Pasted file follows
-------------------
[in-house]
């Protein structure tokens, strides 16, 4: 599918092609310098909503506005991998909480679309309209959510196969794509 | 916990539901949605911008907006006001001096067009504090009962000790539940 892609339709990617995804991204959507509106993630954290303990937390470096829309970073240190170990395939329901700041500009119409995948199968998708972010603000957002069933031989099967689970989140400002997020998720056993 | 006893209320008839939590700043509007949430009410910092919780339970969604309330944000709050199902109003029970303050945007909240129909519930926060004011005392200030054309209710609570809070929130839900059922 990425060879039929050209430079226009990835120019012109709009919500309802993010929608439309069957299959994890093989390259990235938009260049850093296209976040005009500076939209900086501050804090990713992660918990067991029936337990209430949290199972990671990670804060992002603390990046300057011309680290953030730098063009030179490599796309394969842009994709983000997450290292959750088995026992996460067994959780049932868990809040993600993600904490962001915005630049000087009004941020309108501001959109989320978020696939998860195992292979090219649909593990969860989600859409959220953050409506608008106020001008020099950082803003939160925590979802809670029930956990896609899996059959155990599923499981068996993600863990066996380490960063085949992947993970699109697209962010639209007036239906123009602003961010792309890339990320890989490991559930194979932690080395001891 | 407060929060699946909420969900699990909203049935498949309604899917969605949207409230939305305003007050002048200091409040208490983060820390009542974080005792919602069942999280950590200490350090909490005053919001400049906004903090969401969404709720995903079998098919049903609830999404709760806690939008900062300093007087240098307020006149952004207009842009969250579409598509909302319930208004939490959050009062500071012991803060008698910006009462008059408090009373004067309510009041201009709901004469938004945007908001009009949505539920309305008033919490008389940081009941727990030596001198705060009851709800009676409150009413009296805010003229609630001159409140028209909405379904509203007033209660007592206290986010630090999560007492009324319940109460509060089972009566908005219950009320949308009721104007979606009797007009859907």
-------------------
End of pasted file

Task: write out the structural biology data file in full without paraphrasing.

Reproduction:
[in-house]
């Protein structure tokens, strides 16, 4: 599918092609310098909503506005991998909480679309309209959510196969794509 | 916990539901949605911008907006006001001096067009504090009962000790539940 892609339709990617995804991204959507509106993630954290303990937390470096829309970073240190170990395939329901700041500009119409995948199968998708972010603000957002069933031989099967689970989140400002997020998720056993 | 006893209320008839939590700043509007949430009410910092919780339970969604309330944000709050199902109003029970303050945007909240129909519930926060004011005392200030054309209710609570809070929130839900059922 990425060879039929050209430079226009990835120019012109709009919500309802993010929608439309069957299959994890093989390259990235938009260049850093296209976040005009500076939209900086501050804090990713992660918990067991029936337990209430949290199972990671990670804060992002603390990046300057011309680290953030730098063009030179490599796309394969842009994709983000997450290292959750088995026992996460067994959780049932868990809040993600993600904490962001915005630049000087009004941020309108501001959109989320978020696939998860195992292979090219649909593990969860989600859409959220953050409506608008106020001008020099950082803003939160925590979802809670029930956990896609899996059959155990599923499981068996993600863990066996380490960063085949992947993970699109697209962010639209007036239906123009602003961010792309890339990320890989490991559930194979932690080395001891 | 407060929060699946909420969900699990909203049935498949309604899917969605949207409230939305305003007050002048200091409040208490983060820390009542974080005792919602069942999280950590200490350090909490005053919001400049906004903090969401969404709720995903079998098919049903609830999404709760806690939008900062300093007087240098307020006149952004207009842009969250579409598509909302319930208004939490959050009062500071012991803060008698910006009462008059408090009373004067309510009041201009709901004469938004945007908001009009949505539920309305008033919490008389940081009941727990030596001198705060009851709800009676409150009413009296805010003229609630001159409140028209909405379904509203007033209660007592206290986010630090999560007492009324319940109460509060089972009566908005219950009320949308009721104007979606009797007009859907």